It would be hard to overestimate the importance of this book. Not the least of that importance is the stature of the man who has written it. Richard Epstein is a professor at the University of Chicago Law School who has al ready been offered a federal judgeship and has even been mentioned by legal reporters as a possible Reagan nomi-nee to the Supreme Court. The power of his interpretation lies in the fact that, although no one before him mounted his specific argument about the eminent domain linkage between private property and public law, “It]he received judicial wisdom about the linkage recognizes all the important parts of the picture.” In other words, he has taken theories that the legal community accepts separately but combines in other ways, and shown how much better his theory fits them together. It’s as if he found the pieces of a complicated jigsaw puzzle that no one else had completed, and was able to put them together into a coherent whole. The instant recogniz-ability of the picture that emerges, together with the identification of the pieces that everyone has been playing with, offers a strong presumption that Epstein has indeed found the solution to the puzzle.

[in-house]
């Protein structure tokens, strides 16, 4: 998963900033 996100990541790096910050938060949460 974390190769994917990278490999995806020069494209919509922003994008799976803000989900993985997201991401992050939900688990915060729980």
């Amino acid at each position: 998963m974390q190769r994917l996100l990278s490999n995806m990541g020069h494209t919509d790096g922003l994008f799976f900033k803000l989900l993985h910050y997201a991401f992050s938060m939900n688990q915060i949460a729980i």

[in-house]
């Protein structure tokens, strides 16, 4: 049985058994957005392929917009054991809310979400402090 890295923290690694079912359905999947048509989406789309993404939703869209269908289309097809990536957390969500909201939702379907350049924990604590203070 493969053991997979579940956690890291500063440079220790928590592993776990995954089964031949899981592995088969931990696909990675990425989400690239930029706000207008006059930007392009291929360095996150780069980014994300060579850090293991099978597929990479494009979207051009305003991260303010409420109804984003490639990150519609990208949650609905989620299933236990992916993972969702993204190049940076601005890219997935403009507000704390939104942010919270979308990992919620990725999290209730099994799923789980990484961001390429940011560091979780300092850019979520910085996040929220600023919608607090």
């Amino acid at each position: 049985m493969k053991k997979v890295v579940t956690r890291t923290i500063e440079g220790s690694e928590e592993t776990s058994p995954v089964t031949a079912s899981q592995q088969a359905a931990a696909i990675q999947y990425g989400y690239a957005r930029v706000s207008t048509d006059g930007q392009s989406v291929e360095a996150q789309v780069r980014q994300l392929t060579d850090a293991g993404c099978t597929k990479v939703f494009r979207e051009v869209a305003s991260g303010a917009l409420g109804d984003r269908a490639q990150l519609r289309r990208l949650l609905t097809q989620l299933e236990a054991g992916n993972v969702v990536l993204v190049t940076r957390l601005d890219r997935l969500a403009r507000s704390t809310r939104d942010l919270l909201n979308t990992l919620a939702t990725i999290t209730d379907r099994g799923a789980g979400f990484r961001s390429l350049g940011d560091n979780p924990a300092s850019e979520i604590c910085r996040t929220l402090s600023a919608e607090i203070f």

(Joan Kennedy Taylor is the editor of FEE’s latest anthology, Free Trade: The Necessary Foundation for World Peace.)